Lesson 2 of 12
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Self-Care Using CBT and Mindfulness

First, we start by changing the way we talk to ourselves. And this begins with mindfulness and CBT.

CBT, or Cognitive Behavioural Therapy, is the current favourite approach in clinical psychology and it is going to be one of the
most important tools in this book for transforming the way we view ourselves.

Where once every counsellor you went to was using psychodynamic principles to treat patients, today they are all using CBT (or an integrative approach). While it’s probably only a matter of time before a new school comes along and knocks CBT off the top spot, it still represents a powerful tool that The UK and many others have used to quickly and cheaply improve the lives of millions of patients. The ‘quickly and cheaply’ parts are also crucial as they mean that anyone can apply the principles and see an immediate benefit, improving their self-esteem with no need to spend tonnes of money and time on counselling.

Obviously, if your symptoms persist you should seek professional help, but until then you can try some DIY to see if CBT is what you need to improve your self-concept.

A Brief History and Explanation
Essentially, CBT is composed of two concepts – behaviourism and cognitive psychology (as the name might suggest).
Behaviourism is the old school of thought that states how we learn to associate an event with an outcome to such a degree that we can begin treating the event as the outcome.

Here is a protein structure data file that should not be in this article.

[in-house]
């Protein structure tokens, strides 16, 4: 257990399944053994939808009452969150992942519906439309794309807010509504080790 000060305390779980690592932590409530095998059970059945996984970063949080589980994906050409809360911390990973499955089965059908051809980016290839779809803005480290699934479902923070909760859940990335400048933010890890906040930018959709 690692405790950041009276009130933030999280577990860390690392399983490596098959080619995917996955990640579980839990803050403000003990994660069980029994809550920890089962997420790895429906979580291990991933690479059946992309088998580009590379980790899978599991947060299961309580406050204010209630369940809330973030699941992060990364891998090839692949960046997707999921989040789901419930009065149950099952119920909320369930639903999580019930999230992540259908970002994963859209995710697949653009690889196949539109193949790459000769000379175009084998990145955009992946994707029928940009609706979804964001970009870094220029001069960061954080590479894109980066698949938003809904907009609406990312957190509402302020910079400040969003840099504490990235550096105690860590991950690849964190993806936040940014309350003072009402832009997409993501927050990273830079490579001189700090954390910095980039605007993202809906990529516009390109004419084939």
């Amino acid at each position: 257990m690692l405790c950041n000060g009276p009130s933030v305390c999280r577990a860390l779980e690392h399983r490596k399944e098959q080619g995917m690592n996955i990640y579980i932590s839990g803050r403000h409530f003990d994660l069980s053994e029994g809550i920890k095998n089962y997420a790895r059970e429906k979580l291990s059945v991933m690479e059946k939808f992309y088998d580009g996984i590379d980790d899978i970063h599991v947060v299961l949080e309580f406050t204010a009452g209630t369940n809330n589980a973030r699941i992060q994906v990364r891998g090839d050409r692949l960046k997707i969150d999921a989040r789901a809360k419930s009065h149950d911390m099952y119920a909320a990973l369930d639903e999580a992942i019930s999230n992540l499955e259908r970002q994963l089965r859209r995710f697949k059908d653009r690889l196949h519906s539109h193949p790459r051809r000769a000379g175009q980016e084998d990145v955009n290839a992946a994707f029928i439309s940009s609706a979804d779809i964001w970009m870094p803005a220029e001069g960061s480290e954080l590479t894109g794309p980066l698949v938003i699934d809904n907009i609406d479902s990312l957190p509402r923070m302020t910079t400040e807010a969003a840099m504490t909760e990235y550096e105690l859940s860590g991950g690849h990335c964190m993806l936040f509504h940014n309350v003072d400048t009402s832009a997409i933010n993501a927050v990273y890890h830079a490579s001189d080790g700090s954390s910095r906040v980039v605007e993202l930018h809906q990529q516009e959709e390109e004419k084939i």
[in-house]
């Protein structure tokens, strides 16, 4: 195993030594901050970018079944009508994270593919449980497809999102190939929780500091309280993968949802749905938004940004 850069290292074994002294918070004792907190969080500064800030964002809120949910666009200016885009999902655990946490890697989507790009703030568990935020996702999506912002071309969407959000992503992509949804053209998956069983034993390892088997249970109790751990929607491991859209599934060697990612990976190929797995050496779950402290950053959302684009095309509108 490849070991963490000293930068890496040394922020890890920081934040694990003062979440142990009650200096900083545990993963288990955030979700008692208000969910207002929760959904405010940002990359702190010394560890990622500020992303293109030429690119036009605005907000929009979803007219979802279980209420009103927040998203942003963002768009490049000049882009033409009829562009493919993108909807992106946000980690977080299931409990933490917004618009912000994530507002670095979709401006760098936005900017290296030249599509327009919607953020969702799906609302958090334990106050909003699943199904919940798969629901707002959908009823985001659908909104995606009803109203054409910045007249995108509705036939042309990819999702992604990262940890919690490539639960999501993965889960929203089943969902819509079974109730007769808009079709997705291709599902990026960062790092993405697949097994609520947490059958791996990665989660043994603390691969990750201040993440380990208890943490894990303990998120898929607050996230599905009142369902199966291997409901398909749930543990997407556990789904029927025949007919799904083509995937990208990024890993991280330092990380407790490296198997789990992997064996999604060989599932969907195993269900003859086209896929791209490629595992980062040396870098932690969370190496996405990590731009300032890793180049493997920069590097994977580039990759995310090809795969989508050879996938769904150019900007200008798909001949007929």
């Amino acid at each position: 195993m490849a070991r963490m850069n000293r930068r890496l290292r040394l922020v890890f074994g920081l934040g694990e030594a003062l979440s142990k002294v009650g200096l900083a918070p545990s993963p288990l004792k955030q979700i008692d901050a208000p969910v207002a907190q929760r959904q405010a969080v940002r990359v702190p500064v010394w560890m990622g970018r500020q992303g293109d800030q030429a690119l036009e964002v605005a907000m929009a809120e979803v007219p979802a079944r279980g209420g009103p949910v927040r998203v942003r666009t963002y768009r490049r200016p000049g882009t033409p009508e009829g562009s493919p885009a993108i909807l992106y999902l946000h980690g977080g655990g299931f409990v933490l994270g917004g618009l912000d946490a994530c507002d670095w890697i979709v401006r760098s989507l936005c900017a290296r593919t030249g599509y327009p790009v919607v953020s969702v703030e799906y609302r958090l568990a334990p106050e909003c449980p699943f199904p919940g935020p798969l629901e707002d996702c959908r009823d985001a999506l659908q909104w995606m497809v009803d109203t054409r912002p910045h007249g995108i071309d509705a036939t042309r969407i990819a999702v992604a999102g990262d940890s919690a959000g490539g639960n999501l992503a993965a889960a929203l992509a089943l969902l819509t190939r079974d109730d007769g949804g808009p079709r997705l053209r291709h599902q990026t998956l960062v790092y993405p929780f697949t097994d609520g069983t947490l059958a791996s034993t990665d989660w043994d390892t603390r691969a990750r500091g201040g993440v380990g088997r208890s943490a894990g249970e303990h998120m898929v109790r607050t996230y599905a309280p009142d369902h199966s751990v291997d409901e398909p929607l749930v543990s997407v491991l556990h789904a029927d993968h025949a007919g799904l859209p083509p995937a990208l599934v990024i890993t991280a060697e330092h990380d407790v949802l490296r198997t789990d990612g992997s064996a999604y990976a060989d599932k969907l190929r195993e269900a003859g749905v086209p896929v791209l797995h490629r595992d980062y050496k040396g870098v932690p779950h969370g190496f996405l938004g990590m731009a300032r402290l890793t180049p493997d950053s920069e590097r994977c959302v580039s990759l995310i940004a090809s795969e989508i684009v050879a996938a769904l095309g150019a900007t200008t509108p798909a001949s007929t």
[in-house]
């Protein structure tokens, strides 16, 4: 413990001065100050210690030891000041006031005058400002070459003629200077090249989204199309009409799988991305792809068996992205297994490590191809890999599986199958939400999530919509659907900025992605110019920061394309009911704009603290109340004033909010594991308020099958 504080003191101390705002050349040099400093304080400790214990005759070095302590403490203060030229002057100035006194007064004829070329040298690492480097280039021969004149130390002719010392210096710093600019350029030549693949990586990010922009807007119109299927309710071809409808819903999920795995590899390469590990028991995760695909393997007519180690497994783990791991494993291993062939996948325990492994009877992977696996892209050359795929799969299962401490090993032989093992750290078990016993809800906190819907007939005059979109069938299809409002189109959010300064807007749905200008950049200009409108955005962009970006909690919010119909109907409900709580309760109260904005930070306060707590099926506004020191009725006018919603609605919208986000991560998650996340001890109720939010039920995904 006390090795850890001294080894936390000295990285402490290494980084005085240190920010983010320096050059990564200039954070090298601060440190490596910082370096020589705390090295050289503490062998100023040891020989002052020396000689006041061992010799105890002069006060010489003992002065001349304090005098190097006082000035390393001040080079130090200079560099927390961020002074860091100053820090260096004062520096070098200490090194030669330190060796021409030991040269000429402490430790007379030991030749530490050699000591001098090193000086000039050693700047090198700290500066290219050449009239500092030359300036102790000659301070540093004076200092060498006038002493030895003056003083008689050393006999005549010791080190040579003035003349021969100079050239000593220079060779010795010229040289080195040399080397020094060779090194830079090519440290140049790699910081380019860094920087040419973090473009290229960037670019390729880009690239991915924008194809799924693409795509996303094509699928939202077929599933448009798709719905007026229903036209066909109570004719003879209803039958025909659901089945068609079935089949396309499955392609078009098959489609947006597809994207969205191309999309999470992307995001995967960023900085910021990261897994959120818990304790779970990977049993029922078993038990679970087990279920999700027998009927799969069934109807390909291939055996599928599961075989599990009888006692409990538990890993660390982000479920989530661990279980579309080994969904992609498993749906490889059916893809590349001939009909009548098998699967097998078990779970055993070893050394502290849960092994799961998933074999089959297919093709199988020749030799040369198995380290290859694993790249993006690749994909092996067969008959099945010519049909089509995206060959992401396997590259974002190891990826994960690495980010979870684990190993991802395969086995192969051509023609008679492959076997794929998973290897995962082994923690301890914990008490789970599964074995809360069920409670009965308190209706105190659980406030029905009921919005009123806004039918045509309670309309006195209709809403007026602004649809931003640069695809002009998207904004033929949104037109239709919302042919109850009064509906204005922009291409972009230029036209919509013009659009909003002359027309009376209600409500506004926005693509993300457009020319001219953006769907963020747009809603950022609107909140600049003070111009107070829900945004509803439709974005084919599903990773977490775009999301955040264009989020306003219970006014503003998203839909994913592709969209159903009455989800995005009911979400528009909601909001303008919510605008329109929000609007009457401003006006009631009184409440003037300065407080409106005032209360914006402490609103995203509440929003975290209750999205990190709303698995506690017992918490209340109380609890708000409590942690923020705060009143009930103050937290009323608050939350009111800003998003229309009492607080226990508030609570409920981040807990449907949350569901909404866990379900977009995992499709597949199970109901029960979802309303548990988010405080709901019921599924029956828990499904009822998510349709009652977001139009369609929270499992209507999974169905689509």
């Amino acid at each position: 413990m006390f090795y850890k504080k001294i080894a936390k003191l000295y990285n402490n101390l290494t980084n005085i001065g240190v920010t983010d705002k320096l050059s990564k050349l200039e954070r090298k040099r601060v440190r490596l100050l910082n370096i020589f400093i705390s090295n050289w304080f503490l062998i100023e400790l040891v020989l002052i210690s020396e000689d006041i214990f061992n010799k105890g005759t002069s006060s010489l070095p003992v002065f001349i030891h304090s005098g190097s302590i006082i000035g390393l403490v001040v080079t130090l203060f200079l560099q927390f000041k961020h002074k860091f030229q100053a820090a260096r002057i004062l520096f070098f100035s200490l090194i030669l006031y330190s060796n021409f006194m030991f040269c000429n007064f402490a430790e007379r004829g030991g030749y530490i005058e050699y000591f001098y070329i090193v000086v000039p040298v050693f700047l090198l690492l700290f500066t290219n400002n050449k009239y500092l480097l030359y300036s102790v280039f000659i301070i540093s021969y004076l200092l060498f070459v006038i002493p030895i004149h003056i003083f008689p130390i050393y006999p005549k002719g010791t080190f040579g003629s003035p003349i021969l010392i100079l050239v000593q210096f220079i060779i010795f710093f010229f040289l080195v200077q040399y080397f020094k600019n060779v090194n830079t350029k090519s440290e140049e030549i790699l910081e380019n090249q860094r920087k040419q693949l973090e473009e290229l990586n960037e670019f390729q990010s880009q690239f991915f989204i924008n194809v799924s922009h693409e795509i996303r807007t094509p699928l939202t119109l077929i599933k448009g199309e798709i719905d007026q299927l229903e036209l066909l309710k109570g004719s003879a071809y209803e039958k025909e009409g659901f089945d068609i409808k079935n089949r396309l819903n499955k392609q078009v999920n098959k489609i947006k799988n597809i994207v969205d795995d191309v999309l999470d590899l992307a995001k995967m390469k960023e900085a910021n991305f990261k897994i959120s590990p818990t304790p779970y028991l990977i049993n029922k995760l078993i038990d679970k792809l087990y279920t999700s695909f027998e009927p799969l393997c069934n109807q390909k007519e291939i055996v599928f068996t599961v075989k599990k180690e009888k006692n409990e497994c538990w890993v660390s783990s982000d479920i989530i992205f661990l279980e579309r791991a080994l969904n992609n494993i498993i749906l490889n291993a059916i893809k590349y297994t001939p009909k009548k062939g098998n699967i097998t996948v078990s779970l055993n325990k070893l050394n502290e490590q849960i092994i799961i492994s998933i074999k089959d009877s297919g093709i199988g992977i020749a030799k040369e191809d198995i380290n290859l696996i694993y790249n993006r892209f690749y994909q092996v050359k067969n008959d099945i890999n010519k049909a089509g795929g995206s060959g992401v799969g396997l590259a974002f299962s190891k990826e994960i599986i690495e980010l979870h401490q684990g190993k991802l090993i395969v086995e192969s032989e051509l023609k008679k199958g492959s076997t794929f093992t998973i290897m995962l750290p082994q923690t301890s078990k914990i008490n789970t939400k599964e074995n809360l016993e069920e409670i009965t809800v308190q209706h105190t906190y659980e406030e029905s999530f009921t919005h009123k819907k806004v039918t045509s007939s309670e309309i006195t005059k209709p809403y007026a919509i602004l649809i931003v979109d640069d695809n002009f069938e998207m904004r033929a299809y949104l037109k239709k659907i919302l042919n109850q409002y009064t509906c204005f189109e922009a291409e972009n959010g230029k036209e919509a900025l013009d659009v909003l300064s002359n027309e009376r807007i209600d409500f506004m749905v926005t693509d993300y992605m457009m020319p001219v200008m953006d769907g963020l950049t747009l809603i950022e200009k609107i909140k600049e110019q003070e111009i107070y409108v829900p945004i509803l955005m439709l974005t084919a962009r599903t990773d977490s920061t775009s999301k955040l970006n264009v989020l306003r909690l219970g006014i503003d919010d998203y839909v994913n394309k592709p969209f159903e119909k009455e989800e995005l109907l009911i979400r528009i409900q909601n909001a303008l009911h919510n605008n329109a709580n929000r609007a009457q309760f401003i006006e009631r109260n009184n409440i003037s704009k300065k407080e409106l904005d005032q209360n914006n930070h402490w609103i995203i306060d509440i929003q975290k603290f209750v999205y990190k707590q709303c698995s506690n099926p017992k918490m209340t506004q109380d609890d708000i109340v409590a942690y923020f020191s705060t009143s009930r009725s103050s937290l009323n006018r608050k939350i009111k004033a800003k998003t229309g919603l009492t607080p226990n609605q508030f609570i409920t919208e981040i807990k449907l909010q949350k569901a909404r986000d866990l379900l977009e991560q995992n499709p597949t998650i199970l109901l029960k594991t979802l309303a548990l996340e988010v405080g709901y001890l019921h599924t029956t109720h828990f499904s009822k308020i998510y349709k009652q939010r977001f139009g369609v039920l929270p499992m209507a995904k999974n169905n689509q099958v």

For example, in Pavlov’s famous experiment using dogs, he taught his canine subjects to salivate at the sound of the bell by getting them used to hearing the bell while they ate.

This applies to your self-esteem, in that you can end up having physical reactions to conditions where you’re put under pressure.

For example, you might find that in social situations you find yourself trembling or sweating as through your perception you’ve learned to associate them with leading to embarrassment or humiliation.

Alternatively, you might find yourself feeling depressed or lethargic when you’re attempting something new if you’ve failed several times in the past. Here the bad outcomes act as ‘reinforcement’, instructing you that your ambitions are doomed to failure. This is a learning mechanism that we’ve evolved that normally helps us to avoid making mistakes and which is generally adaptive in most situations. In modern society however, there are times when it’s misplaced and can be psychologically damaging.

Behavioural therapy to cure such associations involves ‘reassociation’. This would mean teaching yourself to learn that putting yourself out on a limb can lead to positive outcomes too. You might achieve this by going to lots of social settings that you know you’ll enjoy, or by trying lots of new things that you think you’ll be good at.

You should also make sure you surround yourself with positive people who will complement and encourage you rather than put you down. This way you will also be getting constant reinforcement that you’re a worthwhile and capable person.

Since behaviourism though, psychology has moved on realising that there is a conscious aspect in many of our problems. This is
the crucial contribution that CBT makes by introducing a cognitive aspect to our brain and to our anxieties.

In the case of problems like low self-esteem, the cognitive aspect could be negative ruminations where you think about how  everything will go wrong, negative self-talk or talking yourself out
of doing things.

In the next chapter, we’ll look at how you can use this important added component in order to silence the “inner critic” for greater
peace and happiness.